I have experienced, and research shows, that the early stages of childhood are fundamental to how we grow and mature as humans.
Anecdotally, I compare my eldest son and my youngest son, and see a marked difference.
When my first son was born, I knew none of this. I was easily dysregulated, didn’t have emotional intelligence or maturity, and wasn’t able to bond with or soothe him well.
He was much more dysregulated, codependent, and disagreeable, and it’s taken a concerted effort on our part as parents to teach him the tools and give him the love he needs now to combat the lack of connection we initially left him with.
On the other hand, my youngest son is securely attached to both my wife and myself. He is calm, agreeable, regulates himself with ease, and has clear boundaries. The difference is stark.
And while each child is born with a different personality, it’s clear how the difference in parenting has influenced their lives.
It is never too early to begin bonding and connecting.
6. The Mother-Baby Dyad Is A Sacred Bond
Outside of Western culture, there exists an idea called the Fourth Trimester, or “the first 40 days”, or the Golden Month.
Most cultures believe that the bond between a mother and her baby is created, strengthened, and solidified during the first few weeks or months after birth.
During this time, the mother should be supported by her family, so that she feels calm, peaceful, and completely at ease to bond with, and care for, her new baby.
This touches on the important developmental benefits of connection and secure attachment from Point 5 of this post, but also includes the importance of this time for the mother.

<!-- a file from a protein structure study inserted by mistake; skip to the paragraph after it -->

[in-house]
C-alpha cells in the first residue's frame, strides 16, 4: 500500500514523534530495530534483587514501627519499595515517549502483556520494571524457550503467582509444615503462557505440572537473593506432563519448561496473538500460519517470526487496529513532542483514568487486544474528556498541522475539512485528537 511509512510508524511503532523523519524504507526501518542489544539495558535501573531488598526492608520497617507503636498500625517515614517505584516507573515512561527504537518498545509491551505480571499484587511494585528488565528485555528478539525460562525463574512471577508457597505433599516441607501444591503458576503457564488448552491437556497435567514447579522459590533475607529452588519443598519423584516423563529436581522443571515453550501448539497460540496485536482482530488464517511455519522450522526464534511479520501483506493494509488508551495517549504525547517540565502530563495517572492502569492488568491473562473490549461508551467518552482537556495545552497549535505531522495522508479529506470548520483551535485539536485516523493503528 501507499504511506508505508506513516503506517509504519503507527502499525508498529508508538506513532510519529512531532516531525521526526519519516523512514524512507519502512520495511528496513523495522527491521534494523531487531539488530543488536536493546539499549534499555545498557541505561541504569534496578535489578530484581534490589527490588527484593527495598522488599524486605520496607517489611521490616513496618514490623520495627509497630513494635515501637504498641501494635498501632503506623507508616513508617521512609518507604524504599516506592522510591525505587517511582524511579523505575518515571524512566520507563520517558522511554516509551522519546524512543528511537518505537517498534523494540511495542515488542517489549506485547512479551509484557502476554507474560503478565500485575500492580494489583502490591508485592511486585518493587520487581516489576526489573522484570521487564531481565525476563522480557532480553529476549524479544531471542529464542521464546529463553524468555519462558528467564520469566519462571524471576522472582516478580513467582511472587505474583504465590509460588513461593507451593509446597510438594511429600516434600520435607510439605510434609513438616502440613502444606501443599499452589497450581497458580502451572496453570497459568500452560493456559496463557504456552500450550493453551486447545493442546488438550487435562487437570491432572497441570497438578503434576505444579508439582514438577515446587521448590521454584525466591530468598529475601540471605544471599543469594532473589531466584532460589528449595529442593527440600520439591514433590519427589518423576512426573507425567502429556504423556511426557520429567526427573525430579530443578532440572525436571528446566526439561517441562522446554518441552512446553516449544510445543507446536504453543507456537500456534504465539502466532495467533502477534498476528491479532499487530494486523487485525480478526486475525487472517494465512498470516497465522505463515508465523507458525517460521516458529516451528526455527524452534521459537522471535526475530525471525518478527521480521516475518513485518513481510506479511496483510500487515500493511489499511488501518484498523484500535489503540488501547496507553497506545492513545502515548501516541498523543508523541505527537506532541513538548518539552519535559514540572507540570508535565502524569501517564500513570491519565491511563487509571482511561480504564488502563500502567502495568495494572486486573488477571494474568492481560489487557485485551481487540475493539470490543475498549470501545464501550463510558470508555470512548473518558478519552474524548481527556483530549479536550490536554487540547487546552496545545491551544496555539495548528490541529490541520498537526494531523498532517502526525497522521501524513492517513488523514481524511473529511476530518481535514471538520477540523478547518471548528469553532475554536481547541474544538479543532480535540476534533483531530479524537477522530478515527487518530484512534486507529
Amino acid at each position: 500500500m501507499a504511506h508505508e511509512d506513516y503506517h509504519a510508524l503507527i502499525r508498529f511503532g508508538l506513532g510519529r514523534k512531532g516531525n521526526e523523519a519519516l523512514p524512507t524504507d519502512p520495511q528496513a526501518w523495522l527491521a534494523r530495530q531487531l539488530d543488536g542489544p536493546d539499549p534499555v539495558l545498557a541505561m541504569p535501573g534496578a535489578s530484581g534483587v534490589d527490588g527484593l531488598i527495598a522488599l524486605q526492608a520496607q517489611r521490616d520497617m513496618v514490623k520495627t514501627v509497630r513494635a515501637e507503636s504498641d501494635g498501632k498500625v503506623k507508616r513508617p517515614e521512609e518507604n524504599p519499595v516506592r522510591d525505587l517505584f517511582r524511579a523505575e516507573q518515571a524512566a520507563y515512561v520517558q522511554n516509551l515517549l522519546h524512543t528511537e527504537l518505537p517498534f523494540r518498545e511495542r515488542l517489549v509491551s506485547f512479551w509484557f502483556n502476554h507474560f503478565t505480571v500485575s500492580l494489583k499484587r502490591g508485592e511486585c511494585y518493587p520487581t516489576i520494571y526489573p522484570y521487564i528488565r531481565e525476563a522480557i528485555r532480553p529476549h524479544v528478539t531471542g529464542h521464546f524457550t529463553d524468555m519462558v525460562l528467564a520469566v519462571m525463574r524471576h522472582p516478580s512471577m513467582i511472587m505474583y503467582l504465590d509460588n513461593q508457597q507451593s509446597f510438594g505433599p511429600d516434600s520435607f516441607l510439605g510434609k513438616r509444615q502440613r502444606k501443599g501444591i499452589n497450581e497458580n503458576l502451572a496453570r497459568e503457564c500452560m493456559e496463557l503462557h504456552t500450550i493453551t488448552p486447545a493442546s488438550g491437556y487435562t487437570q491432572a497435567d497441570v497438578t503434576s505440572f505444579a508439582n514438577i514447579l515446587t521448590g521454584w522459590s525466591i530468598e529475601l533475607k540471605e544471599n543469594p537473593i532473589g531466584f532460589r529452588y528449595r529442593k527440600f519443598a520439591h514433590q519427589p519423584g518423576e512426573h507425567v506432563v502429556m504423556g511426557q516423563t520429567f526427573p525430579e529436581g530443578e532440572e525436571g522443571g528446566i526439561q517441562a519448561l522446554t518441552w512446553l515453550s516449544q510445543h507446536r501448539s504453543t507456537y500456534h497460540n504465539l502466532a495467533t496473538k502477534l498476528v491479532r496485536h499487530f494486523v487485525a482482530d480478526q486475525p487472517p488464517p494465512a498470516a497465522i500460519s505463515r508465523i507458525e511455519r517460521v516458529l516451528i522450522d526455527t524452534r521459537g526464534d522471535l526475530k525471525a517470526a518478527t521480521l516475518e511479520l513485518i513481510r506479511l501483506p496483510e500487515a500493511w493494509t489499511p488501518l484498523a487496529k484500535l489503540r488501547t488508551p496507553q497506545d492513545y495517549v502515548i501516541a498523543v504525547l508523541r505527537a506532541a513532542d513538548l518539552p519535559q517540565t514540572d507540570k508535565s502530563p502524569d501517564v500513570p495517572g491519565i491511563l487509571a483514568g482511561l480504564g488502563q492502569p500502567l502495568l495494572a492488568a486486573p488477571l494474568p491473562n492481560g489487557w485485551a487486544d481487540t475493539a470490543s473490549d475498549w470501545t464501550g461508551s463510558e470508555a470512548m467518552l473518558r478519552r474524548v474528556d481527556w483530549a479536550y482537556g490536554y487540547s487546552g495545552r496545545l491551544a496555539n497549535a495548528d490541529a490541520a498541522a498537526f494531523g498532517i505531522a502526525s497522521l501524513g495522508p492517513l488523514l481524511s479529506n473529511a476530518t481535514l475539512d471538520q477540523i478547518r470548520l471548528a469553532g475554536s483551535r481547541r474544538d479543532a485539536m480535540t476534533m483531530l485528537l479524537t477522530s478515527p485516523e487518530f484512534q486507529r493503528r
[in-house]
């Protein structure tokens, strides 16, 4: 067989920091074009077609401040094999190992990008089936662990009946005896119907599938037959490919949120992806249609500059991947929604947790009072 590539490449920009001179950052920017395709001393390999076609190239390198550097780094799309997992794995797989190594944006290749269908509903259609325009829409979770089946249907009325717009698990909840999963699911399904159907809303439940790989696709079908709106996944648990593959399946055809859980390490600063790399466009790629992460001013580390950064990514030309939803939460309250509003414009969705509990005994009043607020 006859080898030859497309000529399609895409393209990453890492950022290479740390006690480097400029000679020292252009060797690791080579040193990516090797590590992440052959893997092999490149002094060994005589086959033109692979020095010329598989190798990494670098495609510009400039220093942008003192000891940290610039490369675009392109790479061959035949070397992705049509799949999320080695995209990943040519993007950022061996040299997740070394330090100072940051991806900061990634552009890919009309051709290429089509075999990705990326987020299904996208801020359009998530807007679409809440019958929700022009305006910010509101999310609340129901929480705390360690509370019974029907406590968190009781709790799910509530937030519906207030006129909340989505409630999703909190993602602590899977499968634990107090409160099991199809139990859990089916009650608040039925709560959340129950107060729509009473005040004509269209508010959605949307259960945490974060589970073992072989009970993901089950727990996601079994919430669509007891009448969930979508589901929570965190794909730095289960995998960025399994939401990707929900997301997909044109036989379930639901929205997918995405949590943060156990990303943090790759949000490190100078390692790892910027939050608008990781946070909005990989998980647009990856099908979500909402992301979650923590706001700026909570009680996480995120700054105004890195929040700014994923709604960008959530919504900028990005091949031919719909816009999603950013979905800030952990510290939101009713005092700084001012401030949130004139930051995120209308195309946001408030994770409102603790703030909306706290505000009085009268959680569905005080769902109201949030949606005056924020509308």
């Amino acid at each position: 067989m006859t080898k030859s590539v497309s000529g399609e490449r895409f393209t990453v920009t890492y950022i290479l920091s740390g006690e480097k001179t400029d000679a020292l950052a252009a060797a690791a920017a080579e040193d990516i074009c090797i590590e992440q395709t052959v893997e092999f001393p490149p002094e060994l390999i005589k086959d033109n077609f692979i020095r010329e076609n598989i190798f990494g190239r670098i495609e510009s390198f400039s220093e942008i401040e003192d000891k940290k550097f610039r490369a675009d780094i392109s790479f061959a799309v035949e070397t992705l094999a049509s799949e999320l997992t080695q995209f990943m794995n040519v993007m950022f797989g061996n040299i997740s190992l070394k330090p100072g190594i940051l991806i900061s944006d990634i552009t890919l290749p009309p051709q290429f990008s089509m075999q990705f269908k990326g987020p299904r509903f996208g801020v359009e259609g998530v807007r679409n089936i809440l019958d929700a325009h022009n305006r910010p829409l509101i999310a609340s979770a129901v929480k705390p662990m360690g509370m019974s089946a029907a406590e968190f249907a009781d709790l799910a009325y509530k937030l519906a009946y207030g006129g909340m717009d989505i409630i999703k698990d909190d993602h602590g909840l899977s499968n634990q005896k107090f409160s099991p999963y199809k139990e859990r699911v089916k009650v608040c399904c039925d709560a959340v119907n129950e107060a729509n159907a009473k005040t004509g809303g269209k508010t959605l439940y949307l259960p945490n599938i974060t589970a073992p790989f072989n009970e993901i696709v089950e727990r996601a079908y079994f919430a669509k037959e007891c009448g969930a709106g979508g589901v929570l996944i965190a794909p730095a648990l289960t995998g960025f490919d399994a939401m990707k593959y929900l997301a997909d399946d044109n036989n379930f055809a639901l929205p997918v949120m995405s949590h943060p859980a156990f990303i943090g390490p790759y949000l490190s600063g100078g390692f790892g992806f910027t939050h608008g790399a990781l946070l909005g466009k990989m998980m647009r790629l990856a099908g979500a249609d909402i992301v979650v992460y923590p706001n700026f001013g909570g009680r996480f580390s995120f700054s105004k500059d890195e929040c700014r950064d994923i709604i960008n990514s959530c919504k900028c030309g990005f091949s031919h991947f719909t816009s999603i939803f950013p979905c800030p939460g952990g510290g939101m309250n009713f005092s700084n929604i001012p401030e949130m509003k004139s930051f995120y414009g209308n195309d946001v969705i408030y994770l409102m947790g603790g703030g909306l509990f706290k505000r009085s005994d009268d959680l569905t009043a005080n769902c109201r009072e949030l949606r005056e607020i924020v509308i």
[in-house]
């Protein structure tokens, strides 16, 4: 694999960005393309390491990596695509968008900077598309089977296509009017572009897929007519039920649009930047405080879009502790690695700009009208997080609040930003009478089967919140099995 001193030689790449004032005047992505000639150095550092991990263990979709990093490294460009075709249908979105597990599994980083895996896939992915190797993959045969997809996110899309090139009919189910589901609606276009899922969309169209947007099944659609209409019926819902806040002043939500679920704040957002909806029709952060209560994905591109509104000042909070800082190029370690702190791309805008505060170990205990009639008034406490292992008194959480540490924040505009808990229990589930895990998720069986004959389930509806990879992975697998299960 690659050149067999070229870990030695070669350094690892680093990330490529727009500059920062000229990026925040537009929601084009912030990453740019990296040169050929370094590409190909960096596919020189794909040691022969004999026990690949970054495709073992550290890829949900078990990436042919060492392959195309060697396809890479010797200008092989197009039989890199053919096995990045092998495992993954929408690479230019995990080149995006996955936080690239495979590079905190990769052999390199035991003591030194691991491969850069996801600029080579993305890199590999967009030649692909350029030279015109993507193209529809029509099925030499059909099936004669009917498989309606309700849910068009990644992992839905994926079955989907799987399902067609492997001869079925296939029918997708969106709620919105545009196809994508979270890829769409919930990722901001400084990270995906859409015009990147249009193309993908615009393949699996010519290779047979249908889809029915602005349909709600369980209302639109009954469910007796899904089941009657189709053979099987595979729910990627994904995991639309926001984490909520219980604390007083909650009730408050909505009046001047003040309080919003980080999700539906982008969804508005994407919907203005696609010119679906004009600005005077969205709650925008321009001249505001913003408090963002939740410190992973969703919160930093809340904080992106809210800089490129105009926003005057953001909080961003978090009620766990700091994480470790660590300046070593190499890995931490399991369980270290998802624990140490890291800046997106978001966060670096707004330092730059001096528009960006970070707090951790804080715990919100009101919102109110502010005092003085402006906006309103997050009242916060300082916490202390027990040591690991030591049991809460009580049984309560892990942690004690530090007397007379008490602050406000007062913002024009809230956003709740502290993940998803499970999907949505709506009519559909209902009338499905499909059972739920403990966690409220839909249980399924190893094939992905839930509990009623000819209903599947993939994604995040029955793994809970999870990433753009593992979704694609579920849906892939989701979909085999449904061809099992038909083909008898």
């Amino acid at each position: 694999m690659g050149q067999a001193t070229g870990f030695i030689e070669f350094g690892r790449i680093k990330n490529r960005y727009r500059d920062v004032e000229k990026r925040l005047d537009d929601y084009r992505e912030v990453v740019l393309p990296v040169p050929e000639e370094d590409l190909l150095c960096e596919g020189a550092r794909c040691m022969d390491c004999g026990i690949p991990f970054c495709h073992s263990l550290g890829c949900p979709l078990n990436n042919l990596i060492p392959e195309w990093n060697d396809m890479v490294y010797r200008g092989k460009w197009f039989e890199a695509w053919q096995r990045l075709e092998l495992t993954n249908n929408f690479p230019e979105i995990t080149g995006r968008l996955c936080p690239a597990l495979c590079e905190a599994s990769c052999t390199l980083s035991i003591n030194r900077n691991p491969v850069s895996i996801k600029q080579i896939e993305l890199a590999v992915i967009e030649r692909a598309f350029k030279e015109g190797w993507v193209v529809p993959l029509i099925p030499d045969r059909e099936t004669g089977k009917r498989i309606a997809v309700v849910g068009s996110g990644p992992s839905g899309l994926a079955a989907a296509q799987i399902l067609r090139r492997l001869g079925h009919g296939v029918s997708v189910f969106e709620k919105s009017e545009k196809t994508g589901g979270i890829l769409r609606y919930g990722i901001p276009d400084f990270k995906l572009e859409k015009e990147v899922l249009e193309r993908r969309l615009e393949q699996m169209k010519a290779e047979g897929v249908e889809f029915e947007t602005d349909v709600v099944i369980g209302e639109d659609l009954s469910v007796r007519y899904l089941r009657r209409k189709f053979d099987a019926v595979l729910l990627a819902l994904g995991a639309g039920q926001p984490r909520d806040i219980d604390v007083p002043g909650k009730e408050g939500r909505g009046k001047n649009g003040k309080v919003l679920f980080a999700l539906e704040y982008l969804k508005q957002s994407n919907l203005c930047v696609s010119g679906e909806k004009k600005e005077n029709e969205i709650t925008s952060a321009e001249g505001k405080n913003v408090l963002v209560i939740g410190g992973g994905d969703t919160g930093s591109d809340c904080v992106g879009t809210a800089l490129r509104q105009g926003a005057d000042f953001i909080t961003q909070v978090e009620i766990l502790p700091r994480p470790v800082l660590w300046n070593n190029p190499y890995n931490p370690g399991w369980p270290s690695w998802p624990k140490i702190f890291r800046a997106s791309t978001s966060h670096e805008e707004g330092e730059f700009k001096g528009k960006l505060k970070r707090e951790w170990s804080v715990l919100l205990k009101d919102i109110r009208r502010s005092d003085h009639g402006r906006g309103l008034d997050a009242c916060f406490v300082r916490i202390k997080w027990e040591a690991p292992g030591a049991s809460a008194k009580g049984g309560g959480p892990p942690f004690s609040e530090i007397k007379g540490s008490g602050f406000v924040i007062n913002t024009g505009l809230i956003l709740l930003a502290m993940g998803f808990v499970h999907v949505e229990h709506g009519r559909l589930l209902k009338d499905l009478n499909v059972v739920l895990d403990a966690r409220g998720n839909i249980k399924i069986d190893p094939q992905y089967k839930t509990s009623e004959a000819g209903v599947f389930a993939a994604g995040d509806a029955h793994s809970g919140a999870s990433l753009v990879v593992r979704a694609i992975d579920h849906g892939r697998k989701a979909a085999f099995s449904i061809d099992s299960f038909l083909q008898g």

Not only will your baby develop secure attachment and a solid foundation, but your partner will have the space and time to transition into her new role as a mother.
Some spiritual traditions speak of death and rebirth, and in my experience there are many “mini” cycles of death and rebirth in our lives.
One such opportunity is parenthood.
A death of the non-parent self occurs, where we must surrender and let go of things that once served us, in order to be reborn as a parent.
This period after birth is incredibly important to the mother of a child, because this death and rebirth cycle, or simply this transformation, is monumental.
Without this time and space and support, new parents can feel confused, lost, unsure. This can lead to feelings of anxiety, depression, and disconnection from baby, partner, and your old life.
I encourage you, as a father, to prepare for this period, and give your wife and new baby as much time and space as they need to form a bond.
Help your partner by making things easy and comfortable for her as much as possible. Don’t make demands of her physically. Be gentle and loving.
7. It’s Not Your Job To Protect Your Child From All Suffering And Failure
For those of us who have a tendency to want to control things – myself included – it can feel like it’s your responsibility to make sure nothing bad ever happens to your child.
In my case, I can be overly controlling. It comes from a place of love, in part. However, some of it is an ego response, that distracts me from the discomfort of feeling out of control.
In other words, it’s mostly my own wounding, NOT a grounded state of protection.
As a father, you will need to learn to let go and surrender to the fact that your child is his or her own person. It is not your job to interfere with their lives to stop them from suffering or feeling consequences.